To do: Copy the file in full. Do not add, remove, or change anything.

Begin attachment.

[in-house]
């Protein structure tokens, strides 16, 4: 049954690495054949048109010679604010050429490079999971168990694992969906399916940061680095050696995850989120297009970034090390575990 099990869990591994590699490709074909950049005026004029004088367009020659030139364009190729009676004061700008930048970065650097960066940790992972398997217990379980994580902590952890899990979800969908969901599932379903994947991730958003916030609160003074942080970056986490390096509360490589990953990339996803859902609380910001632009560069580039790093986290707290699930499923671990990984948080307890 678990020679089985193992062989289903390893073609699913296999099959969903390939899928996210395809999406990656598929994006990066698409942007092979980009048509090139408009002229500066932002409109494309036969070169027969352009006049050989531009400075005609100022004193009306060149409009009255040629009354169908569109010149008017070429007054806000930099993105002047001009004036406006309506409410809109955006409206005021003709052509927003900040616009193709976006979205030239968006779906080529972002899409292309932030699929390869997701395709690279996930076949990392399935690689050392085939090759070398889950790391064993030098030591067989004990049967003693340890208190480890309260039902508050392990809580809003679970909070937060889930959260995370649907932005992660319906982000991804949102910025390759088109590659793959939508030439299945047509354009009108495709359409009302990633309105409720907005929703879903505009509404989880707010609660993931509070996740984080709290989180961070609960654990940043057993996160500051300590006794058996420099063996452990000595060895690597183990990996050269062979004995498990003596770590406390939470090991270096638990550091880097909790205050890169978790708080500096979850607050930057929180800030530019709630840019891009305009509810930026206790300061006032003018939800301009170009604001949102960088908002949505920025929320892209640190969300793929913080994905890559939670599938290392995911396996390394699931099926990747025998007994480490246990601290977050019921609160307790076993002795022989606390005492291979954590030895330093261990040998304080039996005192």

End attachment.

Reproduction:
[in-house]
């Protein structure tokens, strides 16, 4: 049954690495054949048109010679604010050429490079999971168990694992969906399916940061680095050696995850989120297009970034090390575990 099990869990591994590699490709074909950049005026004029004088367009020659030139364009190729009676004061700008930048970065650097960066940790992972398997217990379980994580902590952890899990979800969908969901599932379903994947991730958003916030609160003074942080970056986490390096509360490589990953990339996803859902609380910001632009560069580039790093986290707290699930499923671990990984948080307890 678990020679089985193992062989289903390893073609699913296999099959969903390939899928996210395809999406990656598929994006990066698409942007092979980009048509090139408009002229500066932002409109494309036969070169027969352009006049050989531009400075005609100022004193009306060149409009009255040629009354169908569109010149008017070429007054806000930099993105002047001009004036406006309506409410809109955006409206005021003709052509927003900040616009193709976006979205030239968006779906080529972002899409292309932030699929390869997701395709690279996930076949990392399935690689050392085939090759070398889950790391064993030098030591067989004990049967003693340890208190480890309260039902508050392990809580809003679970909070937060889930959260995370649907932005992660319906982000991804949102910025390759088109590659793959939508030439299945047509354009009108495709359409009302990633309105409720907005929703879903505009509404989880707010609660993931509070996740984080709290989180961070609960654990940043057993996160500051300590006794058996420099063996452990000595060895690597183990990996050269062979004995498990003596770590406390939470090991270096638990550091880097909790205050890169978790708080500096979850607050930057929180800030530019709630840019891009305009509810930026206790300061006032003018939800301009170009604001949102960088908002949505920025929320892209640190969300793929913080994905890559939670599938290392995911396996390394699931099926990747025998007994480490246990601290977050019921609160307790076993002795022989606390005492291979954590030895330093261990040998304080039996005192």